Nicki Minaj finally addressed the controversy stemming from the Nazi imagery used in her “Only” lyric video, which many found offensive and inappropriate, while director Jeff Osborne issued a non-apology.

The lyric video for “Only” (featuring Lil Wayne, Drake and Chris Brown) is fully animated and uses Nazi imagery to depict Minaj as a dictator, Brown as a general dropping bombs, Lil Wayne as a kind of CEO type or politician and Drake as the Pope. The video also features a huge, faceless army in black and white, wearing red bands on their arms featuring the Young Money logo, which appears similar to a swastika.

The video was released on Friday, Nov. 7, and fans quickly linked the video to famous images of Nazi propaganda. As the backlash grew, Minaj and Osborne remained silent on the issue, though Osborne re-tweeted several criticisms of the seemingly Nazi-inspired video.

“Only” Lyric Video Director: “Sorry, I’m Not Sorry”

On Tuesday, Osborne released a statement admitting to being inspired by Nazi imagery and expressing a refusal to apologize, seriously writing the phrase “sorry, I’m not sorry.”

“The flags, armbands and gas mask (and perhaps my use of symmetry?) are all representative of Nazism. But a majority of the recognizable models/symbols are American,” Osborne wrote.

In addition to defending the video, Osborne also claimed that he incorporated Nazi imagery into the video specifically to teach younger audiences a history lesson – despite the fact that the song has no apparent moral stance on anything other than sex and partying – or, as Judd Apatow put it:

“As far as an explanation, I think it’s actually important to remind younger generations of atrocities that occurred in the past as a way to prevent them from happening in the future. And the most effective way of connecting with people today is through social media and pop culture. So if my work is misinterpreted because it’s not a sappy tearjerker, sorry I’m not sorry. What else is trending?” Read Osborne’s full statement below:  

“Before I start, be clear that these are my personal views and not the views of Nicki Minaj, Drake, Lil Wayne, Chris Brown, or Young Money. First, I’m not apologizing for my work, nor will I dodge the immediate question. The flags, armbands and gas mask (and perhaps my use of symmetry?) are all representative of Nazism. But a majority of the recognizable models/symbols are American: Mq9 Reaper Drone, F22 Raptor, Sidewinder missile, security cameras, M60, SWAT uniform, General’s uniform, the Supreme court, and the Lincoln Memorial. What’s also American is the 1st Amendment, which I’ve unexpectedly succeeded in showing how we willfully squeeze ourselves out of that right every day. Despite the fact heavy religious and economic themes were glossed over, there’s also Russian T-90 tanks, Belgian FN FAL, German mp5 (not manufactured until 1966), an Italian Ferrari, and a Vatican Pope. As far as an explanation, I think it’s actually important to remind younger generations of atrocities that occurred in the past as a way to prevent them from happening in the future. And the most effective way of connecting with people today is through social media and pop culture. So if my work is misinterpreted because it’s not a sappy tearjerker, sorry I’m not sorry. What else is trending?”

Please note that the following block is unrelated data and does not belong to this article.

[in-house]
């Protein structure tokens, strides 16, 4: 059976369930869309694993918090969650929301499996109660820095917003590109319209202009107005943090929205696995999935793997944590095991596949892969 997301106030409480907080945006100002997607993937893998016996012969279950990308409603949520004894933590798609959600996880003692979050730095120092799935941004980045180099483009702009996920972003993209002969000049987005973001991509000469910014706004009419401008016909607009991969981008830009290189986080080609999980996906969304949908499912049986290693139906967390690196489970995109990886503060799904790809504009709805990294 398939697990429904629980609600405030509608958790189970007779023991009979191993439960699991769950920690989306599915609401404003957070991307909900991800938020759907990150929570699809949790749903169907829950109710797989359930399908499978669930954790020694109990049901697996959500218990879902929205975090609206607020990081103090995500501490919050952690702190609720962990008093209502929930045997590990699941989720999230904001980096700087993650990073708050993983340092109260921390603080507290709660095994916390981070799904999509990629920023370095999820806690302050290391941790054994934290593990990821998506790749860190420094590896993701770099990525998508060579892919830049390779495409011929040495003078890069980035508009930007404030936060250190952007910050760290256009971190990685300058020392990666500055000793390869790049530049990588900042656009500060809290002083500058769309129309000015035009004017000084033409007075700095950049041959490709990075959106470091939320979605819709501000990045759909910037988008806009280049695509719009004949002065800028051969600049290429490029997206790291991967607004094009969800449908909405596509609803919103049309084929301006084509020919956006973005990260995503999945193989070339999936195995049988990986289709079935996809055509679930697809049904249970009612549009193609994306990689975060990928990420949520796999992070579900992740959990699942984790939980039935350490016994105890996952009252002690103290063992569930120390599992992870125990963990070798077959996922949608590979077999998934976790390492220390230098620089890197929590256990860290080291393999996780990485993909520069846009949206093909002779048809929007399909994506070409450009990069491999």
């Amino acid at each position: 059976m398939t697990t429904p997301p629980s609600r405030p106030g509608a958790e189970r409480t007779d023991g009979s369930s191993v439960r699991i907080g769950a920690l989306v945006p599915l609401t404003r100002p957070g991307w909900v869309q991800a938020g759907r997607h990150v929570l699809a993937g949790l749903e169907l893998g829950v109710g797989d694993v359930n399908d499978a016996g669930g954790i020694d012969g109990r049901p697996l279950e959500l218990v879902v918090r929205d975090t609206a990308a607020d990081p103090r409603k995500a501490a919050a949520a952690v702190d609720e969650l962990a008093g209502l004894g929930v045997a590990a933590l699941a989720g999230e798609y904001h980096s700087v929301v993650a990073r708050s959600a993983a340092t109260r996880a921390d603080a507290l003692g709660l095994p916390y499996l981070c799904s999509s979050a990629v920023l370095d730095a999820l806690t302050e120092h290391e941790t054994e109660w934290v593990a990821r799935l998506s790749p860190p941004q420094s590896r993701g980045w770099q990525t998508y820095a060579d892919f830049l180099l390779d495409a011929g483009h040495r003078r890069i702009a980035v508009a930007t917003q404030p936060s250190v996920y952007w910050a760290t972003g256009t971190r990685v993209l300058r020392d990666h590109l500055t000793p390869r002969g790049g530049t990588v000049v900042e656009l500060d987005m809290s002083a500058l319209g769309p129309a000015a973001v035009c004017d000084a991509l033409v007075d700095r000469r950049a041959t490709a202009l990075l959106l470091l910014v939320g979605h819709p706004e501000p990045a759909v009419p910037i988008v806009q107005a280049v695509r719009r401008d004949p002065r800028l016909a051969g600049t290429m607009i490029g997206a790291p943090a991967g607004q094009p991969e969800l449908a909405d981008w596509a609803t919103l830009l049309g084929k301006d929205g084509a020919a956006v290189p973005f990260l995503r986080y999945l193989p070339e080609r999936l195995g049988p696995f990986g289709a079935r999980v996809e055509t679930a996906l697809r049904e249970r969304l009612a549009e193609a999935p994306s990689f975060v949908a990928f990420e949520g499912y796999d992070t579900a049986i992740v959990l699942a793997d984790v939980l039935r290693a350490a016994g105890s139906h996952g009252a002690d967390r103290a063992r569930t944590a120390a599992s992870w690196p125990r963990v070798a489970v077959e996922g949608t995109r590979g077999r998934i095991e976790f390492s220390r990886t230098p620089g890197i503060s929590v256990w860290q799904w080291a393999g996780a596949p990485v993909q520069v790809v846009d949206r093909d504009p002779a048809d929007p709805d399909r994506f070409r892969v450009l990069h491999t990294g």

Nicki Minaj Issues Apology

Minaj also commented on the video, issuing a more straightforward apology, while making clear she had almost nothing to do with the images in the video. In a series of tweets, Minaj stated that Osborne based the video on the aesthetics in “Metalocalypse” and Sin City and insisted that two people working on the video were Jewish. She concluded with a short apology, writing, “I didn’t come up with the concept, but I’m very sorry and take full responsibility if it has offended anyone. I’d never condone Nazism in my art.”

Metalocalypse Creator Brendon Small Comments On “Only” Video

Metalocalypse is a satire cartoon created by comedian Brendon Small, who responded to Minaj’s explanation, saying he failed to see any similarities between his show and the video.

They seemed to be confused about art. Our video is influenced by Russian war propaganda art, very stylized WWII satire urging people to enlist in the DETHKLOK army…Minaj dressed people up like Nazis and held them captive by slowly speaking to them. Which, to me, is also funny,” Small told Metal Insider.

Small references a scene in the series where a character enlists in an army run by a dictatorship type figure.

“Watching her video, I’m confused by how she’s influenced by us. And ultimately I don’t care, because I really don’t think she’s a Nazi – but that would be a funny reveal at this point in her career,” Small added.

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